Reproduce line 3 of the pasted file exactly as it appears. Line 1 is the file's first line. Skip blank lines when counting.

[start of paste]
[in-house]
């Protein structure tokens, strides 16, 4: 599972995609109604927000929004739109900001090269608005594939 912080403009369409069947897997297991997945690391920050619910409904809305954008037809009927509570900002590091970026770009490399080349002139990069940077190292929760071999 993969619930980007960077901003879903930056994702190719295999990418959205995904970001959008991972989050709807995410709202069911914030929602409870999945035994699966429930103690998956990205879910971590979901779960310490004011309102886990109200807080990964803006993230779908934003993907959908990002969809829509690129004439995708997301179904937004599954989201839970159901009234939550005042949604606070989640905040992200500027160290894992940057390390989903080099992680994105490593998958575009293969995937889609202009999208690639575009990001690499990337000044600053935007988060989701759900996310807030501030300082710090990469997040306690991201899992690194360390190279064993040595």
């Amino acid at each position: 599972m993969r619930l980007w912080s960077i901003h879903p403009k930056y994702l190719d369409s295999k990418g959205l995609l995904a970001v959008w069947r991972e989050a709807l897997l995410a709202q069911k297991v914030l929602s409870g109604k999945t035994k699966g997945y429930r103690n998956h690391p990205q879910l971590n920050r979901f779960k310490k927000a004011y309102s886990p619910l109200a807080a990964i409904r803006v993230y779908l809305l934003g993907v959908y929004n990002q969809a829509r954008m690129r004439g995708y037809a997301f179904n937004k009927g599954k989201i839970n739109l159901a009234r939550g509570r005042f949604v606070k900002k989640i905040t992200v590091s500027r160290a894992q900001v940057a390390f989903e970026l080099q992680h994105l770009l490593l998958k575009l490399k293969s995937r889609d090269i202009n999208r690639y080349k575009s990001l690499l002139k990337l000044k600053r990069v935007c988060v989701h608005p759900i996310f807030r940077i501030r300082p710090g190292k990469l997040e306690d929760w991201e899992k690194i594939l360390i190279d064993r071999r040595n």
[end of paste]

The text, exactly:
């Amino acid at each position: 599972m993969r619930l980007w912080s960077i901003h879903p403009k930056y994702l190719d369409s295999k990418g959205l995609l995904a970001v959008w069947r991972e989050a709807l897997l995410a709202q069911k297991v914030l929602s409870g109604k999945t035994k699966g997945y429930r103690n998956h690391p990205q879910l971590n920050r979901f779960k310490k927000a004011y309102s886990p619910l109200a807080a990964i409904r803006v993230y779908l809305l934003g993907v959908y929004n990002q969809a829509r954008m690129r004439g995708y037809a997301f179904n937004k009927g599954k989201i839970n739109l159901a009234r939550g509570r005042f949604v606070k900002k989640i905040t992200v590091s500027r160290a894992q900001v940057a390390f989903e970026l080099q992680h994105l770009l490593l998958k575009l490399k293969s995937r889609d090269i202009n999208r690639y080349k575009s990001l690499l002139k990337l000044k600053r990069v935007c988060v989701h608005p759900i996310f807030r940077i501030r300082p710090g190292k990469l997040e306690d929760w991201e899992k690194i594939l360390i190279d064993r071999r040595n």